For Growing Number of Teens Cell Phones Aren’t for Talking, Study Says

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Teen using cell phone. Photo by Clay Duda for

The average American teen is sending more text messages than ever before, quickly becoming their primary means of daily communication according to a report published last month by the Pew Internet & American Life Project.

The report, entitled “Teens, Smartphones & Texting,” was penned by Amanda Lenhart, and notes several major statistical changes regarding teenager cell phone use in just over a two-year period.

According to the report, a typical teen ages 12 to 17 was sending approximately 60 texts per day in 2011, up from 50 in 2009.

Additionally, the report finds that older teens, boys and African-Americans are texting in greater numbers than in 2009. The research indicates that kids ages 14 to 17 are sending a median of 100 texts per day, almost doubling the median number of texts the same age group was sending in 2009.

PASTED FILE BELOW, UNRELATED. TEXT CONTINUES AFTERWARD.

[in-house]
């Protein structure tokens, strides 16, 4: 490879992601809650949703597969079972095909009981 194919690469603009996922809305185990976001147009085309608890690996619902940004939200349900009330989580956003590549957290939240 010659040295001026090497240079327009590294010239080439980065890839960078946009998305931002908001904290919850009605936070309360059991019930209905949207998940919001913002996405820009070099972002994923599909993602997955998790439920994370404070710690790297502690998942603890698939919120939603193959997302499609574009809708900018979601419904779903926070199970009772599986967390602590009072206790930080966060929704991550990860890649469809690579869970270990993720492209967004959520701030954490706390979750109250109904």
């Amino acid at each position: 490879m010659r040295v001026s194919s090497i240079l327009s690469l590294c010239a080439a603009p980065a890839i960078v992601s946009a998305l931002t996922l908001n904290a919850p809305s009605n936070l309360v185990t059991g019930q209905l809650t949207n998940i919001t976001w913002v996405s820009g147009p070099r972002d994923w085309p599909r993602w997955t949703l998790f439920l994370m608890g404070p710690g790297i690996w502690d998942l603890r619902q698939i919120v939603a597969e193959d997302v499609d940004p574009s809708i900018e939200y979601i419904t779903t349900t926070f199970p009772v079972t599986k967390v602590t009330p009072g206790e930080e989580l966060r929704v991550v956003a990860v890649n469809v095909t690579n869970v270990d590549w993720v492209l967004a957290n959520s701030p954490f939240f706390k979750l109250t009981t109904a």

The report states that text messaging has become far and away the most frequent form of daily communication for teenagers, with 63 percent of all teens stating that they send at least one text message per day. Only 39 percent of teens speak with friends via cell phone on a daily basis, the report found, and only 35 percent engage in face-to-face socializing with their peers outside of school activities.

In 2011, more than 75 percent of teenagers report owning a cell phone. However, the percentage of young teenagers (those ages 12 to 13) owning such devices has slipped to 57 percent, down from 66 percent in 2009.

Location-based services, such as Foursquare, are also popular among teens, the report said. The services allow teens to show their friends where they are by checking in at their location using their smartphone. According to the report, roughly 6 percent of all U.S. teenagers use such services. The report finds that teens with smartphones are more than twice as likely to use location-based services than teens with standard cell phones, and almost ten times more likely than teenagers using non-phone technologies.

Photo by Clay Duda |

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